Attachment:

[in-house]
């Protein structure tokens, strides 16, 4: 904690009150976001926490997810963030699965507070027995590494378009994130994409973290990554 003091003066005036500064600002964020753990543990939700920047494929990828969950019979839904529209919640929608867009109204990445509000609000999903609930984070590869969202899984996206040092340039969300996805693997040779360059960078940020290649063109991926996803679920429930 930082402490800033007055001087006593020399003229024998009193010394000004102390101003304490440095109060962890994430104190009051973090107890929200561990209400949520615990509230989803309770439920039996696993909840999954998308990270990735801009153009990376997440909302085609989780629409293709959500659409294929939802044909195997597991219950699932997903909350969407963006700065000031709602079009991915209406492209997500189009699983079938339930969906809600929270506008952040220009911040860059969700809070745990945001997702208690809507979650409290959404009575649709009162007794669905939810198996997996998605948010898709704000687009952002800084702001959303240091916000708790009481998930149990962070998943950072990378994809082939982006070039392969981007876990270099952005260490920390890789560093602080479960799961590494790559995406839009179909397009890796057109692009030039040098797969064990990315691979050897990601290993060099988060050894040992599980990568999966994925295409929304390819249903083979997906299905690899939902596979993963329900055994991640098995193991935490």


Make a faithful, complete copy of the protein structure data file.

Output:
[in-house]
């Protein structure tokens, strides 16, 4: 904690009150976001926490997810963030699965507070027995590494378009994130994409973290990554 003091003066005036500064600002964020753990543990939700920047494929990828969950019979839904529209919640929608867009109204990445509000609000999903609930984070590869969202899984996206040092340039969300996805693997040779360059960078940020290649063109991926996803679920429930 930082402490800033007055001087006593020399003229024998009193010394000004102390101003304490440095109060962890994430104190009051973090107890929200561990209400949520615990509230989803309770439920039996696993909840999954998308990270990735801009153009990376997440909302085609989780629409293709959500659409294929939802044909195997597991219950699932997903909350969407963006700065000031709602079009991915209406492209997500189009699983079938339930969906809600929270506008952040220009911040860059969700809070745990945001997702208690809507979650409290959404009575649709009162007794669905939810198996997996998605948010898709704000687009952002800084702001959303240091916000708790009481998930149990962070998943950072990378994809082939982006070039392969981007876990270099952005260490920390890789560093602080479960799961590494790559995406839009179909397009890796057109692009030039040098797969064990990315691979050897990601290993060099988060050894040992599980990568999966994925295409929304390819249903083979997906299905690899939902596979993963329900055994991640098995193991935490």